Panola passes 100 COVID deaths
Published 12:23 pm Wednesday, March 24, 2021
Weekly results of positive tests for Covid-19, hospitalizations for the disease, and complications from coronavirus have slowed to a crawl in Panola County since the virus made its way into the area a year ago, but this week’s recording of the county’s 101st death is a grim reminder the path to a completely healed and safe community is not yet clear.
The Mississippi State Department of Health data listed on the agency’s website indicates that just six new cases of Covid-19 were reported to the state from March 15-22.
Since March 11, 2020, the state says 4,402 Panolians have tested positive for coronavirus. Statewide the number (as of Tuesday morning) of cases stood at 303,238 with 6,977 deaths.
Unfortunately, two more deaths were also recorded in the past seven days, putting Panola County past the 100 fatalities mark since a Crenshaw man died last March, the first citizen of the county to succumb to the virus that originated in Wuhan, China, before circling the globe and reaching almost all parts of the world’s population.
Panola officials struggled early to find a balance between reasonable restrictions of movement and gatherings in the county, and ways to keep the local economy moving forward, even if it meant at a slower pace.
Many restaurants, financial institutions, and other businesses in the county were hit hard by the initial shutdowns, but federal loans for paycheck protection and other programs helped many survive the severe downturn.
Batesville aldermen and county supervisors met several times a week for months as the coronavirus’ reach locally surged, then waned, only to surge again in late fall. Since then, the county’s Covid numbers have continued to drop, just as the whole State of Mississippi has.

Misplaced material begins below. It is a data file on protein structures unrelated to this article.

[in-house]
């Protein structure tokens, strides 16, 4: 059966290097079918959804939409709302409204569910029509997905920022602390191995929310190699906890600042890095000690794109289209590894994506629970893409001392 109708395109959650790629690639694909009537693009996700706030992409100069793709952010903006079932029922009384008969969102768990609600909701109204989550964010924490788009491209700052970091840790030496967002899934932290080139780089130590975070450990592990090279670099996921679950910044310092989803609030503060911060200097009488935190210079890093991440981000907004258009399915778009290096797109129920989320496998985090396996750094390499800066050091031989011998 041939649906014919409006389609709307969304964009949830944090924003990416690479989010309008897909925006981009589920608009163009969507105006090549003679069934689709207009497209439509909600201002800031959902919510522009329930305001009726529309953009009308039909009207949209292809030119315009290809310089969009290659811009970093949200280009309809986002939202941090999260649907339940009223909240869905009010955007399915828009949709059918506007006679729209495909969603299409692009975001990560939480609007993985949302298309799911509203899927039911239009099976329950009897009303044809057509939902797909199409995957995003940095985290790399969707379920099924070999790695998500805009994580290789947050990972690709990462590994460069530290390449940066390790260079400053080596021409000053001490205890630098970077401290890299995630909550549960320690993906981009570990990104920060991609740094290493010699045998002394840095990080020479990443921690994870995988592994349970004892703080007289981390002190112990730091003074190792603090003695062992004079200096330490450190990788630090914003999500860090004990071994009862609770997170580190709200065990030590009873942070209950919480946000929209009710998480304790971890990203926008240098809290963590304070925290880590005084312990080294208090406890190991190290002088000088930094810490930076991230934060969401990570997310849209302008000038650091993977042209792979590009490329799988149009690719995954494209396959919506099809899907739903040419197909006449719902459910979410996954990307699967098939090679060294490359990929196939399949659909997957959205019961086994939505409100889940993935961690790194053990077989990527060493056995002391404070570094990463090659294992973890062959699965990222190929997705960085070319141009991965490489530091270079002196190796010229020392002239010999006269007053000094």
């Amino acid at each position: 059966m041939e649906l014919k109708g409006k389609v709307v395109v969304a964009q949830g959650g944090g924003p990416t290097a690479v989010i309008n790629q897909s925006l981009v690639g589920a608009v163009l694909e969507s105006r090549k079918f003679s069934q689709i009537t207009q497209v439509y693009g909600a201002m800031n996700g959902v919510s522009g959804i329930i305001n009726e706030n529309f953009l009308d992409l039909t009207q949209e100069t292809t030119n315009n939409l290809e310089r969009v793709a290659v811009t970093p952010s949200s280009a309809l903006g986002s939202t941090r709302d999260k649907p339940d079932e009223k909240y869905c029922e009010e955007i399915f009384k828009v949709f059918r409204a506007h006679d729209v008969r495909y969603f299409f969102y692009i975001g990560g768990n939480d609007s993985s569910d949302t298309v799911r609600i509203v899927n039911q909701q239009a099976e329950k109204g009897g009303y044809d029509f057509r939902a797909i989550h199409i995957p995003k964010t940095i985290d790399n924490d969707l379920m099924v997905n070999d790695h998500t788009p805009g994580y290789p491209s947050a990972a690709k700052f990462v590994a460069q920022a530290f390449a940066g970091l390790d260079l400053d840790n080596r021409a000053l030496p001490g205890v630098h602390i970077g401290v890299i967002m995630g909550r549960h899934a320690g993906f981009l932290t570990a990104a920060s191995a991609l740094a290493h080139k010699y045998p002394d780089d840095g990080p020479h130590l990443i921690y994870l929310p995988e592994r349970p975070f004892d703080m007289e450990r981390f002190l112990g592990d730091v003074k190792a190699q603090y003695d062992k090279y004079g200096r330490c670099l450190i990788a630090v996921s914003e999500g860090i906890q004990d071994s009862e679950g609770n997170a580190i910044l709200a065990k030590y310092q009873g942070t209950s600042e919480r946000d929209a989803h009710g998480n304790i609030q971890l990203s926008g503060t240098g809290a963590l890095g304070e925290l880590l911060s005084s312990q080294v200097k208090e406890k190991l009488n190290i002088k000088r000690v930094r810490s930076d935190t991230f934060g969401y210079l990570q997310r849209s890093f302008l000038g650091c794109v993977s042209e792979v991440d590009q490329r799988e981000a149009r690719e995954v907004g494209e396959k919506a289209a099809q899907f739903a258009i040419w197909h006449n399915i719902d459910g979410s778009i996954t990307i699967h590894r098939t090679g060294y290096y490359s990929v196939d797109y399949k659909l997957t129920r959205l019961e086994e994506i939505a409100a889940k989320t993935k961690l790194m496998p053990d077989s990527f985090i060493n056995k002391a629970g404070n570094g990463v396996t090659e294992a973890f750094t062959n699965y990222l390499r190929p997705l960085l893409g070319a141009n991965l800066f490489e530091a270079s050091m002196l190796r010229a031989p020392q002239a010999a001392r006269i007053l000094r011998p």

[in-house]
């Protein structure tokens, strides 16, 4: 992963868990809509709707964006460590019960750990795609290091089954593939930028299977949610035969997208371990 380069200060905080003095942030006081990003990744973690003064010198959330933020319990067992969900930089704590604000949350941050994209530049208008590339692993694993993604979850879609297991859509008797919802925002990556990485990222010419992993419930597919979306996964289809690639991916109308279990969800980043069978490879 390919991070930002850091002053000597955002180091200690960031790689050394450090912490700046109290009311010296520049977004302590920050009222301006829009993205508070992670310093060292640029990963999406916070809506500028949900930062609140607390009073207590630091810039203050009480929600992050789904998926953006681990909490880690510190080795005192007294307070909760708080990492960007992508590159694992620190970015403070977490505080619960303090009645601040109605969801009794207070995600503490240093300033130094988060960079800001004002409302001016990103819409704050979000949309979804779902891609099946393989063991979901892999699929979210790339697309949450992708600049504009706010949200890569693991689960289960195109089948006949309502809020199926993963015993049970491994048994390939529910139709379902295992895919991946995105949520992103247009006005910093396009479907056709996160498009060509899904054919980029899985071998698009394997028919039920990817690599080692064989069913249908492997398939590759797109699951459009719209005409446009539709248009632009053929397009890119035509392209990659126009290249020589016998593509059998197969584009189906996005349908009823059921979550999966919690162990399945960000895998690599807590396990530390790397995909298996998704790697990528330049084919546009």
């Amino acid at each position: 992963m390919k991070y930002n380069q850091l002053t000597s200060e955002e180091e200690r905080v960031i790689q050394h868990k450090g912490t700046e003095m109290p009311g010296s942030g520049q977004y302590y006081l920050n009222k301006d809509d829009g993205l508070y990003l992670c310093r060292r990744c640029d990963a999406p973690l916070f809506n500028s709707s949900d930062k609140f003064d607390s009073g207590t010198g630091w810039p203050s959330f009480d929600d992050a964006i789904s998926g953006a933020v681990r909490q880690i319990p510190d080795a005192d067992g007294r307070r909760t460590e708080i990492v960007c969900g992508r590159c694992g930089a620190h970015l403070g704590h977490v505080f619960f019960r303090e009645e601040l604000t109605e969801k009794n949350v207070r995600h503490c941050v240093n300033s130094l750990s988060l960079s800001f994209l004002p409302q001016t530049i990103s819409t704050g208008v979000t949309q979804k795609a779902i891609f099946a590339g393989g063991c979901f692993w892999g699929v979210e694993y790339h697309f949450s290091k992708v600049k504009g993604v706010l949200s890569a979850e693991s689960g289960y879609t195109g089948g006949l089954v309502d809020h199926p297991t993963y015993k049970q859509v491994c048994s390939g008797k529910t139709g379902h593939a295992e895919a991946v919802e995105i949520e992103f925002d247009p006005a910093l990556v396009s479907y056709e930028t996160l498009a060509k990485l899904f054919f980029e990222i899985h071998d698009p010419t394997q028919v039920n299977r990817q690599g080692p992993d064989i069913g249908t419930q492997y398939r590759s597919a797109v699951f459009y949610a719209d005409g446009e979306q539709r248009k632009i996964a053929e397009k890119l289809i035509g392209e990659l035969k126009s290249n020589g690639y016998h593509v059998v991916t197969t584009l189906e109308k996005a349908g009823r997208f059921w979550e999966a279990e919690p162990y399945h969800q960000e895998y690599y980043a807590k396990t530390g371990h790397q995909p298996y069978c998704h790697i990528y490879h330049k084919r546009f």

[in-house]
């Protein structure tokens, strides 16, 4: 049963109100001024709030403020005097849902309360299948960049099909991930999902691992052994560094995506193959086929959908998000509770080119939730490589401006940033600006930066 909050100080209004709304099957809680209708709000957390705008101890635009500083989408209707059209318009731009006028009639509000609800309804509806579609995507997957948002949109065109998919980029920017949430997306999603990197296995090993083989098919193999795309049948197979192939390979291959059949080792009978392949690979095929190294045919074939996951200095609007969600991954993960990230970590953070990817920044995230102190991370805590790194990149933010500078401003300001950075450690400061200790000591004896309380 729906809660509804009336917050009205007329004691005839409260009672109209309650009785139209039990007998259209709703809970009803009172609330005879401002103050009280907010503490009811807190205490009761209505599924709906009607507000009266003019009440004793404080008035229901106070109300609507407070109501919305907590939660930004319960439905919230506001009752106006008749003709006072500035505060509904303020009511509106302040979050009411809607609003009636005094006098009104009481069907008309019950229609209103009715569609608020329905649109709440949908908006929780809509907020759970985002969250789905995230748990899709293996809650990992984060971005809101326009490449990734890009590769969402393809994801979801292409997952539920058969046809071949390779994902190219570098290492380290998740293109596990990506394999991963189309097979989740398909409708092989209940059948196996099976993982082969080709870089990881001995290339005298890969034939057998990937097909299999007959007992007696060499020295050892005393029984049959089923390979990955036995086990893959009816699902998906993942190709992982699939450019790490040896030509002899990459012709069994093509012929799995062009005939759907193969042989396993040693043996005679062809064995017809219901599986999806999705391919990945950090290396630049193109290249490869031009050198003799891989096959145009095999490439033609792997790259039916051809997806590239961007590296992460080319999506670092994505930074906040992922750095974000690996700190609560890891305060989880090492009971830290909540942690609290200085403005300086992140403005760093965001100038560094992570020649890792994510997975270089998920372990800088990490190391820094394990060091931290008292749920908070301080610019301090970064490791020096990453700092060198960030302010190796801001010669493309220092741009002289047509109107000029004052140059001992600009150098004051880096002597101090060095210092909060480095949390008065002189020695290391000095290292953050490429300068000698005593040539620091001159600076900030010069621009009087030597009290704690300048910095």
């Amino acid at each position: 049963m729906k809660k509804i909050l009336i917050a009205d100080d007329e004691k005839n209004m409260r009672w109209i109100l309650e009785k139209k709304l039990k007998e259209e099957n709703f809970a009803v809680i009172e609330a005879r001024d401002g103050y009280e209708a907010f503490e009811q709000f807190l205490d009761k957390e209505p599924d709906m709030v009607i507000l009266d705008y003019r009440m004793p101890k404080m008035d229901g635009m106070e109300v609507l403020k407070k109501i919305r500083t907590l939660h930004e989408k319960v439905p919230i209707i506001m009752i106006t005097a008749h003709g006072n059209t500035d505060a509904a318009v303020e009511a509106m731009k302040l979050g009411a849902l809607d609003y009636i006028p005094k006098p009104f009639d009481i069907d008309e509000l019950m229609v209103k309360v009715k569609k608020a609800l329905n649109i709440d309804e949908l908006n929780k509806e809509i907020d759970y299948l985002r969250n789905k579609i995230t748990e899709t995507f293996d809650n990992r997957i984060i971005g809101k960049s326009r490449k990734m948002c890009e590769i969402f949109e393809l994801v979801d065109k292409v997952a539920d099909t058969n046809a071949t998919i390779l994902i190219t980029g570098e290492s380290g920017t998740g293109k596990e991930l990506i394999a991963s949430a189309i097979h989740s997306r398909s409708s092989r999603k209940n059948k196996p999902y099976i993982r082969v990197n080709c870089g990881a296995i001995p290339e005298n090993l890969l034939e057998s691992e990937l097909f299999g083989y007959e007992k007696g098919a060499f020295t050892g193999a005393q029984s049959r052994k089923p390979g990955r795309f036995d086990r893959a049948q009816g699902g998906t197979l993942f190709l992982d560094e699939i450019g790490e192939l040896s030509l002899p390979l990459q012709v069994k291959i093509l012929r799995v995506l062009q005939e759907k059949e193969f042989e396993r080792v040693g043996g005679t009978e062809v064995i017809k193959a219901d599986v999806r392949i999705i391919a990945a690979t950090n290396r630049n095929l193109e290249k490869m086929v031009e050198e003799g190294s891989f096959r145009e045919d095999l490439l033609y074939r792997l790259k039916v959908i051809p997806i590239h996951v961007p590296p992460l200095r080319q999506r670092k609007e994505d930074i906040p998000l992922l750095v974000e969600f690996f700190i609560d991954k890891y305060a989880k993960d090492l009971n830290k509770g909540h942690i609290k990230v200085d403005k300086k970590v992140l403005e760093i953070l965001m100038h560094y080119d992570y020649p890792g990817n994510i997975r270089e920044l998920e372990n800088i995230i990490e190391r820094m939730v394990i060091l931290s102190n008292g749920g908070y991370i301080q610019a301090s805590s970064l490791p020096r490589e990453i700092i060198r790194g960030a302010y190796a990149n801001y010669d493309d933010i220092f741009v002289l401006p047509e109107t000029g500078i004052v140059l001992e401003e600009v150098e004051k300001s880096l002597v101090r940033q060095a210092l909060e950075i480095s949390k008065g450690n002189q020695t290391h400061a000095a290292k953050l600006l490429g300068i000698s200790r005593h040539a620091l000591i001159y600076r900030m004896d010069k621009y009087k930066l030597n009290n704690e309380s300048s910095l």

Vaccinations have no doubt played a major role in the systematic decline in Covid-related issues in the county, but so has safety precautions including limiting, for a time, the number of people allowed to occupy retail establishments and other social gatherings.
The City of Batesville, Panola County government, and both school districts have received millions of dollars to combat the national crisis, and are on tap to take in millions more following the passage of last week’s relief package sponsored by the Biden Administration.
Additionally, and probably because local officials didn’t overstep the Governor’s safety recommendations, the City of Batesville has reaped hundreds of thousands in extra sales tax revenue in the past 12 months.
Twice in recent months, Batesville has received monthly checks of more than $500,000 for its share of sales tax collections from the state. Stricter social engagement rules, and a more lenient attitude toward restaurants and other businesses, was partly responsible for the increase in local sales.
For a time, citizens in DeSoto, Tate, Lafayette, and Coahoma counties were all unable to shop freely for groceries and sundry other items in their own hometowns because of oppressive ordinances passed by their cities’ leaders. This resulted in a great influx of outside-the-county dollars pouring into Batesville as the region’s population found more reasonable guidelines for local stores, and brought their shopping dollars here.
As of Tuesday morning, some 10,631 vaccinations have been administered in Panola County, although many of those were shots given to residents of other counties and states. Because the national vaccination effort is an undertaking of the Federal Government, people are not limited to receiving shots in their county or state.
Citizens can make appointments at any location that allows them to be vaccinated.